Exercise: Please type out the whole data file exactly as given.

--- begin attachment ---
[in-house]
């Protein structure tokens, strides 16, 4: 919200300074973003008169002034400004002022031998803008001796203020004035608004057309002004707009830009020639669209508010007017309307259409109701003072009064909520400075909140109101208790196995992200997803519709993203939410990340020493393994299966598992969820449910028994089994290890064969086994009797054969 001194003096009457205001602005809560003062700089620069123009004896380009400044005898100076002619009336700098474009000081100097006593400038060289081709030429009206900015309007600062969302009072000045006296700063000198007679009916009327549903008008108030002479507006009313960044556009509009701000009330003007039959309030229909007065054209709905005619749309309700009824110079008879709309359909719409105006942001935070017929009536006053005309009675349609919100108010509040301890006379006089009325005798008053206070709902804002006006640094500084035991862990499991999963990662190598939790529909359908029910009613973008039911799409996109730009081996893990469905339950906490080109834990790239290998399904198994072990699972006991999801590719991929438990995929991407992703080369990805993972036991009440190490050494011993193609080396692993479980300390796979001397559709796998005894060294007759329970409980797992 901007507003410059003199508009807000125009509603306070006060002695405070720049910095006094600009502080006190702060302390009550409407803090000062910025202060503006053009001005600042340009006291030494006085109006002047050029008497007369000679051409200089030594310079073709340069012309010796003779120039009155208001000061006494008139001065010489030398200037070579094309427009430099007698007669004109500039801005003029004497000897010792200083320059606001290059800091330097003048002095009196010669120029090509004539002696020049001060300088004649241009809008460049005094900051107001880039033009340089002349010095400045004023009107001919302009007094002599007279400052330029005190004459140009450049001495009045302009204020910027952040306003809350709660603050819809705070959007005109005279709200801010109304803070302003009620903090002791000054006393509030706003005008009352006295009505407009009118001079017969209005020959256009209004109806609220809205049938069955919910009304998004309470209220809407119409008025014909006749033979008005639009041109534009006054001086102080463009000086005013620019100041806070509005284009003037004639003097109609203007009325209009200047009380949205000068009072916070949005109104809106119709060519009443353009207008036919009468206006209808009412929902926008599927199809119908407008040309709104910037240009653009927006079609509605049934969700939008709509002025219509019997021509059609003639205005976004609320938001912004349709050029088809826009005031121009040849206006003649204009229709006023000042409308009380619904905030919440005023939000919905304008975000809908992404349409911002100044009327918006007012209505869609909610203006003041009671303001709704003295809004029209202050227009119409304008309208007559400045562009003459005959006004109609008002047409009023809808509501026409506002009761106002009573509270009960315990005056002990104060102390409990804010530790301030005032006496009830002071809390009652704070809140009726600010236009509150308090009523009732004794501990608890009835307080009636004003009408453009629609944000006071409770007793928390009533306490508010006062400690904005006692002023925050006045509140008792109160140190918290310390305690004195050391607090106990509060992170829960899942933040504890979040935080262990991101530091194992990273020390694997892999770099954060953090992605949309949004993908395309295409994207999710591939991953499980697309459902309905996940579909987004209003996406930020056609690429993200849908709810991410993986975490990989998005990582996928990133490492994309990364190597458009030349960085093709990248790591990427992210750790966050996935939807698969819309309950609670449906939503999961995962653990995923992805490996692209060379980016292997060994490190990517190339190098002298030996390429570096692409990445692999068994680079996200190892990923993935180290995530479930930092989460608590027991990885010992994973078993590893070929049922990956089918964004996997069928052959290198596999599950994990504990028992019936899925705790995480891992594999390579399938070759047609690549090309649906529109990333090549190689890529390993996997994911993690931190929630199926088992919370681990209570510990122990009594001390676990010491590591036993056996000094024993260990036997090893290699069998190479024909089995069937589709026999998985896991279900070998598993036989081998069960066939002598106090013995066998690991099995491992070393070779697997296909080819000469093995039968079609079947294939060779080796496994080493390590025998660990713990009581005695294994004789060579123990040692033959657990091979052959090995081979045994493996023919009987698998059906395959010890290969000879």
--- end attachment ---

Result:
[in-house]
């Protein structure tokens, strides 16, 4: 919200300074973003008169002034400004002022031998803008001796203020004035608004057309002004707009830009020639669209508010007017309307259409109701003072009064909520400075909140109101208790196995992200997803519709993203939410990340020493393994299966598992969820449910028994089994290890064969086994009797054969 001194003096009457205001602005809560003062700089620069123009004896380009400044005898100076002619009336700098474009000081100097006593400038060289081709030429009206900015309007600062969302009072000045006296700063000198007679009916009327549903008008108030002479507006009313960044556009509009701000009330003007039959309030229909007065054209709905005619749309309700009824110079008879709309359909719409105006942001935070017929009536006053005309009675349609919100108010509040301890006379006089009325005798008053206070709902804002006006640094500084035991862990499991999963990662190598939790529909359908029910009613973008039911799409996109730009081996893990469905339950906490080109834990790239290998399904198994072990699972006991999801590719991929438990995929991407992703080369990805993972036991009440190490050494011993193609080396692993479980300390796979001397559709796998005894060294007759329970409980797992 901007507003410059003199508009807000125009509603306070006060002695405070720049910095006094600009502080006190702060302390009550409407803090000062910025202060503006053009001005600042340009006291030494006085109006002047050029008497007369000679051409200089030594310079073709340069012309010796003779120039009155208001000061006494008139001065010489030398200037070579094309427009430099007698007669004109500039801005003029004497000897010792200083320059606001290059800091330097003048002095009196010669120029090509004539002696020049001060300088004649241009809008460049005094900051107001880039033009340089002349010095400045004023009107001919302009007094002599007279400052330029005190004459140009450049001495009045302009204020910027952040306003809350709660603050819809705070959007005109005279709200801010109304803070302003009620903090002791000054006393509030706003005008009352006295009505407009009118001079017969209005020959256009209004109806609220809205049938069955919910009304998004309470209220809407119409008025014909006749033979008005639009041109534009006054001086102080463009000086005013620019100041806070509005284009003037004639003097109609203007009325209009200047009380949205000068009072916070949005109104809106119709060519009443353009207008036919009468206006209808009412929902926008599927199809119908407008040309709104910037240009653009927006079609509605049934969700939008709509002025219509019997021509059609003639205005976004609320938001912004349709050029088809826009005031121009040849206006003649204009229709006023000042409308009380619904905030919440005023939000919905304008975000809908992404349409911002100044009327918006007012209505869609909610203006003041009671303001709704003295809004029209202050227009119409304008309208007559400045562009003459005959006004109609008002047409009023809808509501026409506002009761106002009573509270009960315990005056002990104060102390409990804010530790301030005032006496009830002071809390009652704070809140009726600010236009509150308090009523009732004794501990608890009835307080009636004003009408453009629609944000006071409770007793928390009533306490508010006062400690904005006692002023925050006045509140008792109160140190918290310390305690004195050391607090106990509060992170829960899942933040504890979040935080262990991101530091194992990273020390694997892999770099954060953090992605949309949004993908395309295409994207999710591939991953499980697309459902309905996940579909987004209003996406930020056609690429993200849908709810991410993986975490990989998005990582996928990133490492994309990364190597458009030349960085093709990248790591990427992210750790966050996935939807698969819309309950609670449906939503999961995962653990995923992805490996692209060379980016292997060994490190990517190339190098002298030996390429570096692409990445692999068994680079996200190892990923993935180290995530479930930092989460608590027991990885010992994973078993590893070929049922990956089918964004996997069928052959290198596999599950994990504990028992019936899925705790995480891992594999390579399938070759047609690549090309649906529109990333090549190689890529390993996997994911993690931190929630199926088992919370681990209570510990122990009594001390676990010491590591036993056996000094024993260990036997090893290699069998190479024909089995069937589709026999998985896991279900070998598993036989081998069960066939002598106090013995066998690991099995491992070393070779697997296909080819000469093995039968079609079947294939060779080796496994080493390590025998660990713990009581005695294994004789060579123990040692033959657990091979052959090995081979045994493996023919009987698998059906395959010890290969000879």